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Hormonal control of the yolk precursor vitellogenin regulates immune function and longevity in honeybees

Lookup NU author(s): Emeritus Professor Thomas Kirkwood


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A striking example of plasticity in life span is seen in social insects such as ants and bees, where different castes may display distinct ageing patterns. In particular, the honeybee offers an intriguing illustration of environmental control on ageing rate. Honeybee workers display a temporal division of labour where young bees (or 'hive bees') perform tasks within the brood nest, and older bees forage for nectar, pollen propolis and water. When bees switch from the hive bee to the forager stage, their cellular defence machinery is down-regulated by a dramatic reduction in the number of functioning haemocytes (immunocytes). This study documents that the yolk precursor vitellogenin is likely to be involved in a regulatory pathway that controls the observed decline in somatic maintenance function of honeybee foragers. An association between the glyco-lipoprotein vitellogenin and immune function has not previously been reported for any organism. Honeybee workers are functionally sterile, and via the expression of juvenile hormone, a key gonotrophic hormone in adult insects, their vitellogenin levels are influenced by social interactions with other bees. Our results therefore suggest that in terms of maintenance of the cellular immune system, senescence of the honeybee worker is under social control. © 2004 Elsevier Inc. All rights reserved.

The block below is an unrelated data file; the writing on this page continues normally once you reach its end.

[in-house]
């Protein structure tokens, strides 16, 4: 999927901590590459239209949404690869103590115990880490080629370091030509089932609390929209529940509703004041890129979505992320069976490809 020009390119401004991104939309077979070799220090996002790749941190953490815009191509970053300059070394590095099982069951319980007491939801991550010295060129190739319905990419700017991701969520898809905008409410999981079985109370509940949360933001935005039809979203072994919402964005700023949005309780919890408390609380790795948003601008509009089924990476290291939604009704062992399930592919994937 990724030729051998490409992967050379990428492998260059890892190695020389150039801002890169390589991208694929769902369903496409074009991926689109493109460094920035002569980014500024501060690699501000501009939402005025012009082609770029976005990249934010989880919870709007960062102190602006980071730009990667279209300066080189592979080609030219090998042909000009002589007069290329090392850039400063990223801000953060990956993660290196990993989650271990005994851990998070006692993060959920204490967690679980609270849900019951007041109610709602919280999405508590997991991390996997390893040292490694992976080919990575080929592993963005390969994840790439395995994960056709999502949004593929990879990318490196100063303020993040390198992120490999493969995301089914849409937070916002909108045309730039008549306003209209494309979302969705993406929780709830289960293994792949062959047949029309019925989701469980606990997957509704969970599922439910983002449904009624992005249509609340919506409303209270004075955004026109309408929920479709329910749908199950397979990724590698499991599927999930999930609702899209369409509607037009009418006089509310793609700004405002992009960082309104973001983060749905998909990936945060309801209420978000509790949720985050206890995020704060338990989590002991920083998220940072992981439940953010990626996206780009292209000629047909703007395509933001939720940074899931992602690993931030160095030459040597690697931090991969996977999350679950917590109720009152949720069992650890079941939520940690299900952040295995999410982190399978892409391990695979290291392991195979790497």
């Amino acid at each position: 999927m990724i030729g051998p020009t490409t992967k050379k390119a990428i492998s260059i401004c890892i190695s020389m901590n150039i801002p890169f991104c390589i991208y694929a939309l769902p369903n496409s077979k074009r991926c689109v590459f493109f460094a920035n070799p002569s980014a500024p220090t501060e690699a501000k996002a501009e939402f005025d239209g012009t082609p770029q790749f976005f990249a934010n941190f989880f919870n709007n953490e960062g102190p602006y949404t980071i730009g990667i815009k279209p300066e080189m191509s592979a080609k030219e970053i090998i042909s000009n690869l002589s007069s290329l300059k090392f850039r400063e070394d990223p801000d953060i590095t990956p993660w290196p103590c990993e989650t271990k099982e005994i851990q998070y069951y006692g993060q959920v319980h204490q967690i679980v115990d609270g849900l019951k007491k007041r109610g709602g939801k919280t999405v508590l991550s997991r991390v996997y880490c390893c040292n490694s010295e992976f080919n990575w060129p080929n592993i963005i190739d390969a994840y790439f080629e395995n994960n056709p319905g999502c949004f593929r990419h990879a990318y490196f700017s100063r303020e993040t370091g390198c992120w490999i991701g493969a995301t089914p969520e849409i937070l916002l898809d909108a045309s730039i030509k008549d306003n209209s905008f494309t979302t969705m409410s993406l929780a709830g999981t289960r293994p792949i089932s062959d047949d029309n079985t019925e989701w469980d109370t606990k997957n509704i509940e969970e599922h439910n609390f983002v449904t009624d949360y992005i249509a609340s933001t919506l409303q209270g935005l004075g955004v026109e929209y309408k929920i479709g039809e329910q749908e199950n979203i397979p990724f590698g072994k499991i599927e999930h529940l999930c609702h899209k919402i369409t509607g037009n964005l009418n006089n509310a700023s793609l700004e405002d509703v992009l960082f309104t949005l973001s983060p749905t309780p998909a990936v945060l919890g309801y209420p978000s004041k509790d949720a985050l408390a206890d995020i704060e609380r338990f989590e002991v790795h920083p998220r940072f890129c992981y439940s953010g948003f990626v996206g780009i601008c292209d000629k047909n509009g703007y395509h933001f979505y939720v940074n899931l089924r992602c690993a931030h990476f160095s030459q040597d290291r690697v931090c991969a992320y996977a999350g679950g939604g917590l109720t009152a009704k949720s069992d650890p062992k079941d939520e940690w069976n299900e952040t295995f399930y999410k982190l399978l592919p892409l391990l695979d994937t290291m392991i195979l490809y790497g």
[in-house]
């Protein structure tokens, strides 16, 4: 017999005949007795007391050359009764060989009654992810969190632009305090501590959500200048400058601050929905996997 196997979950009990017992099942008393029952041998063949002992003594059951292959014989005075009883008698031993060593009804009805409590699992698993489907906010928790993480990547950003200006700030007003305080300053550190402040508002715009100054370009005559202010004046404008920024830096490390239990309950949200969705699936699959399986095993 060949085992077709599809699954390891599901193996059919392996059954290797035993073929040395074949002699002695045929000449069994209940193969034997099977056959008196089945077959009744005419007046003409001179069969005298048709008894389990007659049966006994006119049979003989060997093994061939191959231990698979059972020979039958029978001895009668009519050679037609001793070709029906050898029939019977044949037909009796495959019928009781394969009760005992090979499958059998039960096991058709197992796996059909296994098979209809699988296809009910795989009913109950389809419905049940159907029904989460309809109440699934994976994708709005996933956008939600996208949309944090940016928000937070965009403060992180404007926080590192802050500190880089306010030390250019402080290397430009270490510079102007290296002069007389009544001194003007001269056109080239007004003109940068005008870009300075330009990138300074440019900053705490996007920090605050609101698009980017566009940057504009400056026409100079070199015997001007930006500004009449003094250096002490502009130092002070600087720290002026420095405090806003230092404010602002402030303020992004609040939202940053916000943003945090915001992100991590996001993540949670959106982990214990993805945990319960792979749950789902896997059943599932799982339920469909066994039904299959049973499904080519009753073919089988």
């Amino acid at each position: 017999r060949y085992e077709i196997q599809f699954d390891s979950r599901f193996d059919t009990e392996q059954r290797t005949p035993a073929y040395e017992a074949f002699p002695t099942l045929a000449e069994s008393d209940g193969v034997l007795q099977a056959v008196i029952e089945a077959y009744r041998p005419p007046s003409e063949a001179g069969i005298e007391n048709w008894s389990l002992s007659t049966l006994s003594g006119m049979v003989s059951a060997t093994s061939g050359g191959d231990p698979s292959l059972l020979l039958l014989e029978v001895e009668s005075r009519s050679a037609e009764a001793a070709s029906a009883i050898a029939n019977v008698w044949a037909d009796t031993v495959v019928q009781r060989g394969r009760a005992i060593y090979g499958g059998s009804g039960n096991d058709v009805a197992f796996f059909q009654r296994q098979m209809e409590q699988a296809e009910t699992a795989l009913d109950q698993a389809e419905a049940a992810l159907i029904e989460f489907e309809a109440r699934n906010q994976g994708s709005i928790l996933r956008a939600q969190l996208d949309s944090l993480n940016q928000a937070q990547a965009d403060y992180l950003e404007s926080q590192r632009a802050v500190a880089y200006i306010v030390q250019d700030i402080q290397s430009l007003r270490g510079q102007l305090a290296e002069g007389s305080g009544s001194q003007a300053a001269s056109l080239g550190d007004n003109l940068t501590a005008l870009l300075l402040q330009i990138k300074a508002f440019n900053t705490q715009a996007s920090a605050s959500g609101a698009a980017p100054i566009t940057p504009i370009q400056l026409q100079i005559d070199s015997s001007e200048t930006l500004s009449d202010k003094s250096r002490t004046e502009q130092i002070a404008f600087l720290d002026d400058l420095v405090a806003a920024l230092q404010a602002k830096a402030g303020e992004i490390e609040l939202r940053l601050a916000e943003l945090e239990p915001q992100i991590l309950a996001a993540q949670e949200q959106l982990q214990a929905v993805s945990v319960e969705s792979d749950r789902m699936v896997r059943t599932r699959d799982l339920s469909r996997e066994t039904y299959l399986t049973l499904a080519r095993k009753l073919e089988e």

Publication metadata

Author(s): Amdam GV, Simoes ZLP, Hagen A, Norberg K, Schroder K, Mikkelsen O, Kirkwood TBL, Omholt SW

Publication type: Article

Publication status: Published

Journal: Experimental Gerontology

Year: 2004

Volume: 39

Issue: 5

Pages: 767-773

ISSN (print): 0531-5565

ISSN (electronic): 1873-6815

Publisher: Elsevier


DOI: 10.1016/j.exger.2004.02.010

PubMed id: 15130671


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Funder referenceFunder name
BEP17042Biotechnology and Biological Sciences Research Council